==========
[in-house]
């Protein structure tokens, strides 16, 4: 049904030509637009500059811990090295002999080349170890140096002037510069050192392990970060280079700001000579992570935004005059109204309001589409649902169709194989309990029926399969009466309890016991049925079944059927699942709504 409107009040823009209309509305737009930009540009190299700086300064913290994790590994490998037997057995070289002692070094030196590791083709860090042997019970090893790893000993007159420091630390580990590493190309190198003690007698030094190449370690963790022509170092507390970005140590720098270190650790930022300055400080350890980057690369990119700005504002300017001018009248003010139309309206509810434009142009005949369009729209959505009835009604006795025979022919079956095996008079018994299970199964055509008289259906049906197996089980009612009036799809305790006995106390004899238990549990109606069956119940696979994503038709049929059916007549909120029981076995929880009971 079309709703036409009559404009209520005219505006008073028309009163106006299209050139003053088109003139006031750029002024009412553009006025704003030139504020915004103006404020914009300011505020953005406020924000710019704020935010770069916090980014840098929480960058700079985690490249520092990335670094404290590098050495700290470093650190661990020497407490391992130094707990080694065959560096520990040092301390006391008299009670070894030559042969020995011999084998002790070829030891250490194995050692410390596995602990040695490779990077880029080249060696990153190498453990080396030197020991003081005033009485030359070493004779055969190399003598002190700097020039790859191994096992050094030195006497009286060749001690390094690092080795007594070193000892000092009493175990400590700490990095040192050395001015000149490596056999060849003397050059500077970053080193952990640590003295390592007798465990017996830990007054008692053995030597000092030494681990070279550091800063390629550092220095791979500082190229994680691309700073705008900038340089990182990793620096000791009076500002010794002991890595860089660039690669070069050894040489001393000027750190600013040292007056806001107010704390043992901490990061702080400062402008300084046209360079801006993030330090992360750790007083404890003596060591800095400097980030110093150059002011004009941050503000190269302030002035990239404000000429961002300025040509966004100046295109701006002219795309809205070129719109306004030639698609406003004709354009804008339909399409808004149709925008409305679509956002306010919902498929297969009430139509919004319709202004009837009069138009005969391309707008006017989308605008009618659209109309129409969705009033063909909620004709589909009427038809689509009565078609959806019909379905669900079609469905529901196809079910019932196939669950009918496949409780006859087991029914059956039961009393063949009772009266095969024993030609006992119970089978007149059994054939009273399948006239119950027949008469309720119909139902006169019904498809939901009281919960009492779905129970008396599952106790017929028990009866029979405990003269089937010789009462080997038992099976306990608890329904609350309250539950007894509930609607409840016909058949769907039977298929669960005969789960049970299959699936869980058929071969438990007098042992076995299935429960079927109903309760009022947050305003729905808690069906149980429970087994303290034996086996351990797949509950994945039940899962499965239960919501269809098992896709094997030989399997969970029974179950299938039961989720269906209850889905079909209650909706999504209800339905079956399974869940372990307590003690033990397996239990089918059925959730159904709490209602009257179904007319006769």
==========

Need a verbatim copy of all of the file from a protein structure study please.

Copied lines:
[in-house]
């Protein structure tokens, strides 16, 4: 049904030509637009500059811990090295002999080349170890140096002037510069050192392990970060280079700001000579992570935004005059109204309001589409649902169709194989309990029926399969009466309890016991049925079944059927699942709504 409107009040823009209309509305737009930009540009190299700086300064913290994790590994490998037997057995070289002692070094030196590791083709860090042997019970090893790893000993007159420091630390580990590493190309190198003690007698030094190449370690963790022509170092507390970005140590720098270190650790930022300055400080350890980057690369990119700005504002300017001018009248003010139309309206509810434009142009005949369009729209959505009835009604006795025979022919079956095996008079018994299970199964055509008289259906049906197996089980009612009036799809305790006995106390004899238990549990109606069956119940696979994503038709049929059916007549909120029981076995929880009971 079309709703036409009559404009209520005219505006008073028309009163106006299209050139003053088109003139006031750029002024009412553009006025704003030139504020915004103006404020914009300011505020953005406020924000710019704020935010770069916090980014840098929480960058700079985690490249520092990335670094404290590098050495700290470093650190661990020497407490391992130094707990080694065959560096520990040092301390006391008299009670070894030559042969020995011999084998002790070829030891250490194995050692410390596995602990040695490779990077880029080249060696990153190498453990080396030197020991003081005033009485030359070493004779055969190399003598002190700097020039790859191994096992050094030195006497009286060749001690390094690092080795007594070193000892000092009493175990400590700490990095040192050395001015000149490596056999060849003397050059500077970053080193952990640590003295390592007798465990017996830990007054008692053995030597000092030494681990070279550091800063390629550092220095791979500082190229994680691309700073705008900038340089990182990793620096000791009076500002010794002991890595860089660039690669070069050894040489001393000027750190600013040292007056806001107010704390043992901490990061702080400062402008300084046209360079801006993030330090992360750790007083404890003596060591800095400097980030110093150059002011004009941050503000190269302030002035990239404000000429961002300025040509966004100046295109701006002219795309809205070129719109306004030639698609406003004709354009804008339909399409808004149709925008409305679509956002306010919902498929297969009430139509919004319709202004009837009069138009005969391309707008006017989308605008009618659209109309129409969705009033063909909620004709589909009427038809689509009565078609959806019909379905669900079609469905529901196809079910019932196939669950009918496949409780006859087991029914059956039961009393063949009772009266095969024993030609006992119970089978007149059994054939009273399948006239119950027949008469309720119909139902006169019904498809939901009281919960009492779905129970008396599952106790017929028990009866029979405990003269089937010789009462080997038992099976306990608890329904609350309250539950007894509930609607409840016909058949769907039977298929669960005969789960049970299959699936869980058929071969438990007098042992076995299935429960079927109903309760009022947050305003729905808690069906149980429970087994303290034996086996351990797949509950994945039940899962499965239960919501269809098992896709094997030989399997969970029974179950299938039961989720269906209850889905079909209650909706999504209800339905079956399974869940372990307590003690033990397996239990089918059925959730159904709490209602009257179904007319006769």